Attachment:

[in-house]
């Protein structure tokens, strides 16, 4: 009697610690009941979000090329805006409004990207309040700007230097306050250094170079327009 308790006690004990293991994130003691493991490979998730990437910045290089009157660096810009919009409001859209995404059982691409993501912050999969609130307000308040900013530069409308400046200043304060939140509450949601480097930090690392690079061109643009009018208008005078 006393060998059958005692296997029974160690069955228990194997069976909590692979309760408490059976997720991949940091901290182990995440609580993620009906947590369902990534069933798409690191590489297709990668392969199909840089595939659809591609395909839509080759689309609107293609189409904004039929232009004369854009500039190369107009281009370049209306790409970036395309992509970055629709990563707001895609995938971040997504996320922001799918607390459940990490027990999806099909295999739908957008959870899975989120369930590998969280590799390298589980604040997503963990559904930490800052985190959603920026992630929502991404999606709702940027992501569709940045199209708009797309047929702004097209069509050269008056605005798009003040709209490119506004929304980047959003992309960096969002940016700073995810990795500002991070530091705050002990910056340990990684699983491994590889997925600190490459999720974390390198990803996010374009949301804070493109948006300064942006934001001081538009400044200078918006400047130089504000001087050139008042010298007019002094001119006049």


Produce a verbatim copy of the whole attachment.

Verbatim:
[in-house]
């Protein structure tokens, strides 16, 4: 009697610690009941979000090329805006409004990207309040700007230097306050250094170079327009 308790006690004990293991994130003691493991490979998730990437910045290089009157660096810009919009409001859209995404059982691409993501912050999969609130307000308040900013530069409308400046200043304060939140509450949601480097930090690392690079061109643009009018208008005078 006393060998059958005692296997029974160690069955228990194997069976909590692979309760408490059976997720991949940091901290182990995440609580993620009906947590369902990534069933798409690191590489297709990668392969199909840089595939659809591609395909839509080759689309609107293609189409904004039929232009004369854009500039190369107009281009370049209306790409970036395309992509970055629709990563707001895609995938971040997504996320922001799918607390459940990490027990999806099909295999739908957008959870899975989120369930590998969280590799390298589980604040997503963990559904930490800052985190959603920026992630929502991404999606709702940027992501569709940045199209708009797309047929702004097209069509050269008056605005798009003040709209490119506004929304980047959003992309960096969002940016700073995810990795500002991070530091705050002990910056340990990684699983491994590889997925600190490459999720974390390198990803996010374009949301804070493109948006300064942006934001001081538009400044200078918006400047130089504000001087050139008042010298007019002094001119006049």